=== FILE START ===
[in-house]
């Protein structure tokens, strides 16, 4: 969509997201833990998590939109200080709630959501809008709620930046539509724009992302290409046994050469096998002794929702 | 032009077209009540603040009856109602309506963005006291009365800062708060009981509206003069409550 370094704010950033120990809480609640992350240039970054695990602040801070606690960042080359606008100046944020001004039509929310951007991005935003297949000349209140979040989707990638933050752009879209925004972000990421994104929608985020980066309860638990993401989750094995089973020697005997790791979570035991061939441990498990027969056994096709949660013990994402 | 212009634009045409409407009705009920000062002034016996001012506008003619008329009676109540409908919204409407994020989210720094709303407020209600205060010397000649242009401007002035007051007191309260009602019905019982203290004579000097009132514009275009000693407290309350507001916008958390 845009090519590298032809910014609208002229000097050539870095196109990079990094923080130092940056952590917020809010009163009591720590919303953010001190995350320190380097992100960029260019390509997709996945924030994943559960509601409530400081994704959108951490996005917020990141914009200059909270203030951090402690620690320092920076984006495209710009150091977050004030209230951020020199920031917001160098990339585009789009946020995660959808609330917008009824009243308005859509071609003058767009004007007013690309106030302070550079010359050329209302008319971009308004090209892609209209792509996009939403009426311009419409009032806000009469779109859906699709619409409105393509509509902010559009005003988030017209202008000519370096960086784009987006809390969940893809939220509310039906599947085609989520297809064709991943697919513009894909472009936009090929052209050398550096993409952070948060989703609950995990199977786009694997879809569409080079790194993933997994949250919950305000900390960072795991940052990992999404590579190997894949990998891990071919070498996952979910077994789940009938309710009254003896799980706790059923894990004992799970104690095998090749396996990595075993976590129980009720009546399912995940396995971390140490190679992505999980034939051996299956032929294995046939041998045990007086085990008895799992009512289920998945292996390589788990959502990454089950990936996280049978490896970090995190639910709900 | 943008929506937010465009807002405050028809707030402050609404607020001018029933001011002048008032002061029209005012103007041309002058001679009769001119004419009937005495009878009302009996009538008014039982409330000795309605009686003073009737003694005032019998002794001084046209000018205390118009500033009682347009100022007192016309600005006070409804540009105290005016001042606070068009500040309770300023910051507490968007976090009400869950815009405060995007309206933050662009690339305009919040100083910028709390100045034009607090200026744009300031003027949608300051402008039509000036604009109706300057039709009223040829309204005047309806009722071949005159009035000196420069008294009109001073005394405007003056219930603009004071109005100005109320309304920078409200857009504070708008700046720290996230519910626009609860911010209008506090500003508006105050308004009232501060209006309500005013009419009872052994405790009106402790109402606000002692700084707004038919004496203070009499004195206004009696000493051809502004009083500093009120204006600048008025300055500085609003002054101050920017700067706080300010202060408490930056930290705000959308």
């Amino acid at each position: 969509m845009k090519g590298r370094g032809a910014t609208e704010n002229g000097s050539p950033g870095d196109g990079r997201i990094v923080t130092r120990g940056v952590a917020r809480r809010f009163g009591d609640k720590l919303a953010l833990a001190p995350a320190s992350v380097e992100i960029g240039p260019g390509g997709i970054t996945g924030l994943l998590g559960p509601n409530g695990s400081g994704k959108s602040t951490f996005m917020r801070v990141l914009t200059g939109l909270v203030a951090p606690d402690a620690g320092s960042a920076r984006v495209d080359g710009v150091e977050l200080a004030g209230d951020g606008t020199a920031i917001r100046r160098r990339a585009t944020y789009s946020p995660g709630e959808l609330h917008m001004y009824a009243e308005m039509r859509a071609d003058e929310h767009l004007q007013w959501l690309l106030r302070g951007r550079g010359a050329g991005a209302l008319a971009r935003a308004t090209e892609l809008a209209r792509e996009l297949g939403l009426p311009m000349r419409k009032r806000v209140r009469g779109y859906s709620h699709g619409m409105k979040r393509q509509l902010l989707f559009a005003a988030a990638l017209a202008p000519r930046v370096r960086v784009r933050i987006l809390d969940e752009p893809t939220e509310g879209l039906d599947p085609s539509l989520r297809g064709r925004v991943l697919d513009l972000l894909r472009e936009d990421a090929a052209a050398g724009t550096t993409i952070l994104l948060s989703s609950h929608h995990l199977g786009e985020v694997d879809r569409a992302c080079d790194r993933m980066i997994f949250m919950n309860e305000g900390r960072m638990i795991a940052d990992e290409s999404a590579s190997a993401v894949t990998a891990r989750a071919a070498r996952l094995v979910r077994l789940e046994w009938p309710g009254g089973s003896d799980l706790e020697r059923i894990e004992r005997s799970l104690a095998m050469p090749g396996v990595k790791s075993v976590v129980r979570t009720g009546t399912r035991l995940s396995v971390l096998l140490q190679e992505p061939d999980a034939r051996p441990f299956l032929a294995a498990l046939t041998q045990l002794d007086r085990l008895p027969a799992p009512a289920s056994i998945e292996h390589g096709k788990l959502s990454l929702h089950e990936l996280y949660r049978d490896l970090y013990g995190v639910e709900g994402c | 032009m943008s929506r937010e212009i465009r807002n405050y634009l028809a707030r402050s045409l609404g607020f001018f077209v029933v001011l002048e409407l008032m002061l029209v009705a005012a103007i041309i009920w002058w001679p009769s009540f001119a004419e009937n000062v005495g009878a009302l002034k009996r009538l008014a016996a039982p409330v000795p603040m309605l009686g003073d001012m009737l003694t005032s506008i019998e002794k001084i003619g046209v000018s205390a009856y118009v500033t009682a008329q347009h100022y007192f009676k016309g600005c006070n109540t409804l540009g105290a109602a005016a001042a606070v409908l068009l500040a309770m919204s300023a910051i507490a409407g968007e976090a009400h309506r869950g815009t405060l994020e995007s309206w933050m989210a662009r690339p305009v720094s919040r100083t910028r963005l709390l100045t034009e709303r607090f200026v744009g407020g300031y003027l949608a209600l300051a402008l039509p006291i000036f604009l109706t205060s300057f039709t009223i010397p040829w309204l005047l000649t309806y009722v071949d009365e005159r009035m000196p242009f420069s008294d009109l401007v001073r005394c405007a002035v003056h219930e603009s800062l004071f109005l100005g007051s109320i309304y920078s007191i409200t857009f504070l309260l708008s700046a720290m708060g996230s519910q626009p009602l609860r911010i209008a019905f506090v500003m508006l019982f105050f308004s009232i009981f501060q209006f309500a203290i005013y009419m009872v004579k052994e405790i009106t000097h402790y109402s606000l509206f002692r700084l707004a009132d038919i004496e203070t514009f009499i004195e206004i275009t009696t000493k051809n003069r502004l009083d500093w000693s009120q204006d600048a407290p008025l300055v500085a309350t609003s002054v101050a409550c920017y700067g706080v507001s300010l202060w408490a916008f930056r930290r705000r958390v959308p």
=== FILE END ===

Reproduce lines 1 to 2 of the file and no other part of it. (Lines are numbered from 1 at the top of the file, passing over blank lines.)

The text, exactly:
[in-house]
């Protein structure tokens, strides 16, 4: 969509997201833990998590939109200080709630959501809008709620930046539509724009992302290409046994050469096998002794929702 | 032009077209009540603040009856109602309506963005006291009365800062708060009981509206003069409550 370094704010950033120990809480609640992350240039970054695990602040801070606690960042080359606008100046944020001004039509929310951007991005935003297949000349209140979040989707990638933050752009879209925004972000990421994104929608985020980066309860638990993401989750094995089973020697005997790791979570035991061939441990498990027969056994096709949660013990994402 | 212009634009045409409407009705009920000062002034016996001012506008003619008329009676109540409908919204409407994020989210720094709303407020209600205060010397000649242009401007002035007051007191309260009602019905019982203290004579000097009132514009275009000693407290309350507001916008958390 845009090519590298032809910014609208002229000097050539870095196109990079990094923080130092940056952590917020809010009163009591720590919303953010001190995350320190380097992100960029260019390509997709996945924030994943559960509601409530400081994704959108951490996005917020990141914009200059909270203030951090402690620690320092920076984006495209710009150091977050004030209230951020020199920031917001160098990339585009789009946020995660959808609330917008009824009243308005859509071609003058767009004007007013690309106030302070550079010359050329209302008319971009308004090209892609209209792509996009939403009426311009419409009032806000009469779109859906699709619409409105393509509509902010559009005003988030017209202008000519370096960086784009987006809390969940893809939220509310039906599947085609989520297809064709991943697919513009894909472009936009090929052209050398550096993409952070948060989703609950995990199977786009694997879809569409080079790194993933997994949250919950305000900390960072795991940052990992999404590579190997894949990998891990071919070498996952979910077994789940009938309710009254003896799980706790059923894990004992799970104690095998090749396996990595075993976590129980009720009546399912995940396995971390140490190679992505999980034939051996299956032929294995046939041998045990007086085990008895799992009512289920998945292996390589788990959502990454089950990936996280049978490896970090995190639910709900 | 943008929506937010465009807002405050028809707030402050609404607020001018029933001011002048008032002061029209005012103007041309002058001679009769001119004419009937005495009878009302009996009538008014039982409330000795309605009686003073009737003694005032019998002794001084046209000018205390118009500033009682347009100022007192016309600005006070409804540009105290005016001042606070068009500040309770300023910051507490968007976090009400869950815009405060995007309206933050662009690339305009919040100083910028709390100045034009607090200026744009300031003027949608300051402008039509000036604009109706300057039709009223040829309204005047309806009722071949005159009035000196420069008294009109001073005394405007003056219930603009004071109005100005109320309304920078409200857009504070708008700046720290996230519910626009609860911010209008506090500003508006105050308004009232501060209006309500005013009419009872052994405790009106402790109402606000002692700084707004038919004496203070009499004195206004009696000493051809502004009083500093009120204006600048008025300055500085609003002054101050920017700067706080300010202060408490930056930290705000959308």